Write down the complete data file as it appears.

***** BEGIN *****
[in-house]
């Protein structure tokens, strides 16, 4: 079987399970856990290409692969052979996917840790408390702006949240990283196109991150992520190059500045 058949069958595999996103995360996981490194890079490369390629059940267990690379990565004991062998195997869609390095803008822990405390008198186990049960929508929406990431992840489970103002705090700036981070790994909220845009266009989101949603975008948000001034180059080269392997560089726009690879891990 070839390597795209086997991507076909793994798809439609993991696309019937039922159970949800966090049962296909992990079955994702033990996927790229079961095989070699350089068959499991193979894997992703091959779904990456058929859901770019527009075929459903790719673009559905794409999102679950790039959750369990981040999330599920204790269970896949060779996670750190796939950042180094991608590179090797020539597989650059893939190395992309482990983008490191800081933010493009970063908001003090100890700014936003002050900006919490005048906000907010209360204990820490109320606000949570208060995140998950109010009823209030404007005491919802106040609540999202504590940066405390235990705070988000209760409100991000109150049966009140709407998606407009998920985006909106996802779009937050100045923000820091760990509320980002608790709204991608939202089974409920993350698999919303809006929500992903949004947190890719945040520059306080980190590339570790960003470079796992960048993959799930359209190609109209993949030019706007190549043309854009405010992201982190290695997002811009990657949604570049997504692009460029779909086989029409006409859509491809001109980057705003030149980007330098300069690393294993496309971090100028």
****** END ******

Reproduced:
[in-house]
């Protein structure tokens, strides 16, 4: 079987399970856990290409692969052979996917840790408390702006949240990283196109991150992520190059500045 058949069958595999996103995360996981490194890079490369390629059940267990690379990565004991062998195997869609390095803008822990405390008198186990049960929508929406990431992840489970103002705090700036981070790994909220845009266009989101949603975008948000001034180059080269392997560089726009690879891990 070839390597795209086997991507076909793994798809439609993991696309019937039922159970949800966090049962296909992990079955994702033990996927790229079961095989070699350089068959499991193979894997992703091959779904990456058929859901770019527009075929459903790719673009559905794409999102679950790039959750369990981040999330599920204790269970896949060779996670750190796939950042180094991608590179090797020539597989650059893939190395992309482990983008490191800081933010493009970063908001003090100890700014936003002050900006919490005048906000907010209360204990820490109320606000949570208060995140998950109010009823209030404007005491919802106040609540999202504590940066405390235990705070988000209760409100991000109150049966009140709407998606407009998920985006909106996802779009937050100045923000820091760990509320980002608790709204991608939202089974409920993350698999919303809006929500992903949004947190890719945040520059306080980190590339570790960003470079796992960048993959799930359209190609109209993949030019706007190549043309854009405010992201982190290695997002811009990657949604570049997504692009460029779909086989029409006409859509491809001109980057705003030149980007330098300069690393294993496309971090100028």